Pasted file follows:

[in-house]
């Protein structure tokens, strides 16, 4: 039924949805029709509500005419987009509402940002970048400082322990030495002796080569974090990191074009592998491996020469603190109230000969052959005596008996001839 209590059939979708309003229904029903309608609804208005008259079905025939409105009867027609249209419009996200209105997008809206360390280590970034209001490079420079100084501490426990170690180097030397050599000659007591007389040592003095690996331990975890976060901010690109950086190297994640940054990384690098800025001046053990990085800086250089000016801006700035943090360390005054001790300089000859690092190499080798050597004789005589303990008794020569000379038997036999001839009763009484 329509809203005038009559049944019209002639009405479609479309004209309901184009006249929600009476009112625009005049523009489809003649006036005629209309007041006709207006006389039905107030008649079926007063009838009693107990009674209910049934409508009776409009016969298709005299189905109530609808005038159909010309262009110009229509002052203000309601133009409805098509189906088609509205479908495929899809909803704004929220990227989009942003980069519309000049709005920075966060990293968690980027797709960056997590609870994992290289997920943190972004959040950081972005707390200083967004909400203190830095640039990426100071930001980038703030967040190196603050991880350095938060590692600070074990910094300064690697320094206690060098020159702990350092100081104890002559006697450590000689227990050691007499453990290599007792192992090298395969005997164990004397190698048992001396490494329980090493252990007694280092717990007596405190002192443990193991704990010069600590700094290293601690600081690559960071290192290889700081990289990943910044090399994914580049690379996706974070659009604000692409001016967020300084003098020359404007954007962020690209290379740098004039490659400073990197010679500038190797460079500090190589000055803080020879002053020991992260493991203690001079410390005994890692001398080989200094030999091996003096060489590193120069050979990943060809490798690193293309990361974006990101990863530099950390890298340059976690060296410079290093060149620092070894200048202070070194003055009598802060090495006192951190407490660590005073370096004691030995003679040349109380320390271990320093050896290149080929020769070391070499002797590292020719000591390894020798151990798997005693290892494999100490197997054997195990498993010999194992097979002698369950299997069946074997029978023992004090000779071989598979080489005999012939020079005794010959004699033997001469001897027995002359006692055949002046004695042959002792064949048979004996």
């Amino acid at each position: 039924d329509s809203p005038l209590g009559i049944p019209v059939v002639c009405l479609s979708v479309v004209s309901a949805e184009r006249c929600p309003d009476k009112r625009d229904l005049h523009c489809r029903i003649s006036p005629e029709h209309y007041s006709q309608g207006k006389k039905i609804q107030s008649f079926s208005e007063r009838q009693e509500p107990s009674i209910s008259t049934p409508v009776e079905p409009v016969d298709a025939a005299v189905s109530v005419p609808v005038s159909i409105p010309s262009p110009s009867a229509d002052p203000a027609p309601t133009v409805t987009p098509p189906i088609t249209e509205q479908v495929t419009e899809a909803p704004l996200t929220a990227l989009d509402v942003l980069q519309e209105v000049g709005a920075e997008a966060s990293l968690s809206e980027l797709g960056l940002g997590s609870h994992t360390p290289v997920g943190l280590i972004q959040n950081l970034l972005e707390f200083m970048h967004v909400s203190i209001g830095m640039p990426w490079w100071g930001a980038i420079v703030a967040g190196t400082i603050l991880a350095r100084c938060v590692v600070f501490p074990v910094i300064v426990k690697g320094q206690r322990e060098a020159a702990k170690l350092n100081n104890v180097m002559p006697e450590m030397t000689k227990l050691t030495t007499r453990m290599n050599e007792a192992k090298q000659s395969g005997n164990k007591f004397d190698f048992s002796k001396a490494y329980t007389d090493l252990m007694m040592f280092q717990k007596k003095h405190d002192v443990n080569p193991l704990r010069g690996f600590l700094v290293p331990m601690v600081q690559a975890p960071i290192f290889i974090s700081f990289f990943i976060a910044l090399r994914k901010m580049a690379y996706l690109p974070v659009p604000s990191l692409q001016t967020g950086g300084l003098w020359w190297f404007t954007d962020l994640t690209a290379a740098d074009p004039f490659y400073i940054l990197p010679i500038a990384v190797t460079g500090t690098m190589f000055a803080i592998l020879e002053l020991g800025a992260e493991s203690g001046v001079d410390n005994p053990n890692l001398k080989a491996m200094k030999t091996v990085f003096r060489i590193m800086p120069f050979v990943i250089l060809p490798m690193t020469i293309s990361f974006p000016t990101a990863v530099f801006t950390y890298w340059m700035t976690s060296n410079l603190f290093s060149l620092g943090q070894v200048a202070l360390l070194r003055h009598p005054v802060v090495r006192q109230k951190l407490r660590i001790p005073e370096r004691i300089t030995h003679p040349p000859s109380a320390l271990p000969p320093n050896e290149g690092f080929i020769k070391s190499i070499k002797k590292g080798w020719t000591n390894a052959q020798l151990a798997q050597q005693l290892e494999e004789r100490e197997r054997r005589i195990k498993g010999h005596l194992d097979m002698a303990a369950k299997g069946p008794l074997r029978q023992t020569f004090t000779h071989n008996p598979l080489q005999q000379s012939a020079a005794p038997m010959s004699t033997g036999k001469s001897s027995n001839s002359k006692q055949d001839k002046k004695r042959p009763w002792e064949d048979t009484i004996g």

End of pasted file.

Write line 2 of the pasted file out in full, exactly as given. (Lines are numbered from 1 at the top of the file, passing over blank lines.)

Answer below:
């Protein structure tokens, strides 16, 4: 039924949805029709509500005419987009509402940002970048400082322990030495002796080569974090990191074009592998491996020469603190109230000969052959005596008996001839 209590059939979708309003229904029903309608609804208005008259079905025939409105009867027609249209419009996200209105997008809206360390280590970034209001490079420079100084501490426990170690180097030397050599000659007591007389040592003095690996331990975890976060901010690109950086190297994640940054990384690098800025001046053990990085800086250089000016801006700035943090360390005054001790300089000859690092190499080798050597004789005589303990008794020569000379038997036999001839009763009484 329509809203005038009559049944019209002639009405479609479309004209309901184009006249929600009476009112625009005049523009489809003649006036005629209309007041006709207006006389039905107030008649079926007063009838009693107990009674209910049934409508009776409009016969298709005299189905109530609808005038159909010309262009110009229509002052203000309601133009409805098509189906088609509205479908495929899809909803704004929220990227989009942003980069519309000049709005920075966060990293968690980027797709960056997590609870994992290289997920943190972004959040950081972005707390200083967004909400203190830095640039990426100071930001980038703030967040190196603050991880350095938060590692600070074990910094300064690697320094206690060098020159702990350092100081104890002559006697450590000689227990050691007499453990290599007792192992090298395969005997164990004397190698048992001396490494329980090493252990007694280092717990007596405190002192443990193991704990010069600590700094290293601690600081690559960071290192290889700081990289990943910044090399994914580049690379996706974070659009604000692409001016967020300084003098020359404007954007962020690209290379740098004039490659400073990197010679500038190797460079500090190589000055803080020879002053020991992260493991203690001079410390005994890692001398080989200094030999091996003096060489590193120069050979990943060809490798690193293309990361974006990101990863530099950390890298340059976690060296410079290093060149620092070894200048202070070194003055009598802060090495006192951190407490660590005073370096004691030995003679040349109380320390271990320093050896290149080929020769070391070499002797590292020719000591390894020798151990798997005693290892494999100490197997054997195990498993010999194992097979002698369950299997069946074997029978023992004090000779071989598979080489005999012939020079005794010959004699033997001469001897027995002359006692055949002046004695042959002792064949048979004996």